Yavia cryptocarpa R. Kiesling & Piltz
Yavia cryptocarpa is native to Argentina. It occurs in a small area in Yavi, a department of the province of Jujuy, at 12,140 feet (3,700 m) above sea level.
Yavia cryptocarpa is a small cactus with a subglobular stem that is wooly and depressed at the apex and has tubercles tipped with areoles that bear clusters of short pectinate spines. The stem usually grows solitary but sometimes can produce a few offsets, reaching up to 0.6 inches (1.5 cm) in height and 1 inch (2.5 cm) in diameter. The plants in cultivation often become slightly cylindrical. Each areole bears 8 to 15 barely visible spines.
The flowers are usually pink but can range from white to pale purple. They are up to 0.4 inches (1 cm) long and 0.8 inches (2 cm) in diameter and appear at the top of the stem in late spring. The small fruits remain protected in the central depression of the stem for months. They are expelled at the end of spring of the following year when the flower buds develop.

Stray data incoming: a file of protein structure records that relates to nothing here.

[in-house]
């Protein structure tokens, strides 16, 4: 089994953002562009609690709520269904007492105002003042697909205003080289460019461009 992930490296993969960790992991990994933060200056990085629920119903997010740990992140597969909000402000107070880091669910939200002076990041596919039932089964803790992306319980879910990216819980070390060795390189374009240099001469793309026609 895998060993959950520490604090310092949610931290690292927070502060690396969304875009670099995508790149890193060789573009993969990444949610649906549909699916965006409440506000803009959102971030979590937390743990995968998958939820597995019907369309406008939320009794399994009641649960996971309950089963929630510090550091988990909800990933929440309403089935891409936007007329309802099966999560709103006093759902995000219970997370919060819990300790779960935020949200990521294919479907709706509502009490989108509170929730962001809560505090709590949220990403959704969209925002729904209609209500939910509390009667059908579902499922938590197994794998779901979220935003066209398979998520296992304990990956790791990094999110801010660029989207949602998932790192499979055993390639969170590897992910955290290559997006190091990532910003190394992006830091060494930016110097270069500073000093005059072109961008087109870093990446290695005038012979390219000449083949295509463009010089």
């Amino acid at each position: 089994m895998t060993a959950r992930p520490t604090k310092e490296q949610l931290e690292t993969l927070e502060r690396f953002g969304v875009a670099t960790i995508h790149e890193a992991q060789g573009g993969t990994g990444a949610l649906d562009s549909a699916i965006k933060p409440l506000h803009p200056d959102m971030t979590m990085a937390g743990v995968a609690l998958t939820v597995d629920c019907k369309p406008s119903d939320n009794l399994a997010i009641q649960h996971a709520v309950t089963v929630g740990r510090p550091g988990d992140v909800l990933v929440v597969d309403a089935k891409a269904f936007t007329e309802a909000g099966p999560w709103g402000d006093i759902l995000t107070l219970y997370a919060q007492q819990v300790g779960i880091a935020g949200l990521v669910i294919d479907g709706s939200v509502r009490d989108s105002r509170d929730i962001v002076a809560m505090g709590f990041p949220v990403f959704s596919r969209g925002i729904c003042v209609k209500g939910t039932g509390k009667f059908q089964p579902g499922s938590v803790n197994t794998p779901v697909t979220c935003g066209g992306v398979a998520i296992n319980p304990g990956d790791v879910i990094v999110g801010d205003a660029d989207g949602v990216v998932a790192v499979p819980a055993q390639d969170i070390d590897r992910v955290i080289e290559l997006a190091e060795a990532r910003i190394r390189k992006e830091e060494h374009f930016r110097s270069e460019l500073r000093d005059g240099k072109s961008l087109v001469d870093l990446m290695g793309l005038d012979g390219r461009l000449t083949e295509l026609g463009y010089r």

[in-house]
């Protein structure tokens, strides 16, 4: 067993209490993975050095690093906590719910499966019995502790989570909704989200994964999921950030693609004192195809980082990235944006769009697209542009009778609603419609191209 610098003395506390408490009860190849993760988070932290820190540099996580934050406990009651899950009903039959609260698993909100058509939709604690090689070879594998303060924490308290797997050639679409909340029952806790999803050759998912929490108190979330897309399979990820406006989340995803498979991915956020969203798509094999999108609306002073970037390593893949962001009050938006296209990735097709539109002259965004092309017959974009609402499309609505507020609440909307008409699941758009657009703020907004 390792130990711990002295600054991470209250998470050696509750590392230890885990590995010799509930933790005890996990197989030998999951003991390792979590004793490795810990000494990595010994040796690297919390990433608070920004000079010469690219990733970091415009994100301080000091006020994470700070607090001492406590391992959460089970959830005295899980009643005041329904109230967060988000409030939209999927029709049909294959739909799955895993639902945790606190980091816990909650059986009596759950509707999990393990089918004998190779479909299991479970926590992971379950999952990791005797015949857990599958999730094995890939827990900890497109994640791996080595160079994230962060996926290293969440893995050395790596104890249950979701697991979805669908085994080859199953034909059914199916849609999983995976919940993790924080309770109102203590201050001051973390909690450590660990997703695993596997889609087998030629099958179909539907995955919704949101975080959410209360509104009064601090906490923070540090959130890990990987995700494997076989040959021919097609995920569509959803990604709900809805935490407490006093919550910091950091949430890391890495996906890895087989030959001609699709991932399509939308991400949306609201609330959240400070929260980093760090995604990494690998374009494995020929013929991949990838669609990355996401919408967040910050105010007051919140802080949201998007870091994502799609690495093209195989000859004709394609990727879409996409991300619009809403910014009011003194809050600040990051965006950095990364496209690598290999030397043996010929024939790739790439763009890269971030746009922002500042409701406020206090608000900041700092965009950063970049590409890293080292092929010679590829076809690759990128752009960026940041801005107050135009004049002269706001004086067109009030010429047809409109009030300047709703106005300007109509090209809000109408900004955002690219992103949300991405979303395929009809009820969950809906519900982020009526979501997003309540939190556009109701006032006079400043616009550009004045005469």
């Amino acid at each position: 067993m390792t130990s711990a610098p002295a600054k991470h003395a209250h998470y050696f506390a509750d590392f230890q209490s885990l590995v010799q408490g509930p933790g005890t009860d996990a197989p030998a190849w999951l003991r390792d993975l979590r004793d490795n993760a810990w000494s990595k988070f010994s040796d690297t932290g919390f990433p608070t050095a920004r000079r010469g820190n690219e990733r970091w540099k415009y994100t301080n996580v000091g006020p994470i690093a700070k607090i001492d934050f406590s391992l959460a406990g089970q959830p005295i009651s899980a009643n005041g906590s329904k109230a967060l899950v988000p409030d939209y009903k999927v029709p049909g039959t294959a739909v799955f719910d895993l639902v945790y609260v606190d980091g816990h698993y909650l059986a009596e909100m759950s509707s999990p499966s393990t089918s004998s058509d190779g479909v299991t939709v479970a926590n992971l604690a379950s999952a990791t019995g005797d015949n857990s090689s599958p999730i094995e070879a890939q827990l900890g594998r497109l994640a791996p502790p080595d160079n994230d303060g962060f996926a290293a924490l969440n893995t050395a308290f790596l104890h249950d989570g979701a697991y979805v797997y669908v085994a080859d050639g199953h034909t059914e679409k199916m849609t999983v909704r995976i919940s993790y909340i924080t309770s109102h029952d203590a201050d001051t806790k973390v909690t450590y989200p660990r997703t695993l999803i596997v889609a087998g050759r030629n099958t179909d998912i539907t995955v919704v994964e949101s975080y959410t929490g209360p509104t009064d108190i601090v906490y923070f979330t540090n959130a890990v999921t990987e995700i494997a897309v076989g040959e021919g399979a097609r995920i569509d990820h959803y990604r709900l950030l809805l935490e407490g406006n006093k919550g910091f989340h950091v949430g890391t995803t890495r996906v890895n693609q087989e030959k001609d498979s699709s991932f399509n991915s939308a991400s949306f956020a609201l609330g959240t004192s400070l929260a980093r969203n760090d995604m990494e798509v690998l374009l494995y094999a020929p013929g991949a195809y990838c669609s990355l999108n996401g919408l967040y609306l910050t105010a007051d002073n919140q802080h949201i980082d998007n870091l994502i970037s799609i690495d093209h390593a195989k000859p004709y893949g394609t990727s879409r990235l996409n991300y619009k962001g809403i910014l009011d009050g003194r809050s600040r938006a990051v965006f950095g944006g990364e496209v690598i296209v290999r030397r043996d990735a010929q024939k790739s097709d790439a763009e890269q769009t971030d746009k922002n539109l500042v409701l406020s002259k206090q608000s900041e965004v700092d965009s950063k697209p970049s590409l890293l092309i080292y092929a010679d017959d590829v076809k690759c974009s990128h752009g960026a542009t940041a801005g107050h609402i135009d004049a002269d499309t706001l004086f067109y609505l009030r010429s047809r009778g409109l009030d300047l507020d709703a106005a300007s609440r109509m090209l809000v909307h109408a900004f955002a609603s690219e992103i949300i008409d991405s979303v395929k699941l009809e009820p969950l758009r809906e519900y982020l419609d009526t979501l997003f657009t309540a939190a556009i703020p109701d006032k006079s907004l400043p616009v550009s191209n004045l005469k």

USDA hardiness zone 9b to 11b: from 25 °F (−3.9 °C) to 50 °F (+10 °C).
How to Grow and Care
Yavia cryptocarpa loves to be in very bright exposure but generally not to direct sunlight. The risk, especially during the hottest hours of the day during the summer, is to get sunburned.
This cactus is very susceptible to rot and requires well-drained soil. Use a potting mix that is labeled for cacti or succulents.
Water during the growing period and let the soil dry out between waterings. Keep it dry as soon as the temperature drops, and keep it perfectly dry in winter at temperatures from 40 to 60°F (5 to 15°C).
It needs to be kept in a cool place during winter rest and can tolerate occasional frost if kept on the dry side before and during cold weather with little danger of being killed. However, it is better not to expose it to temperatures lower than 40°F (5°C) in cultivation, even if in an aerated and protected location.
See more at How to Grow and Care for Yavia.
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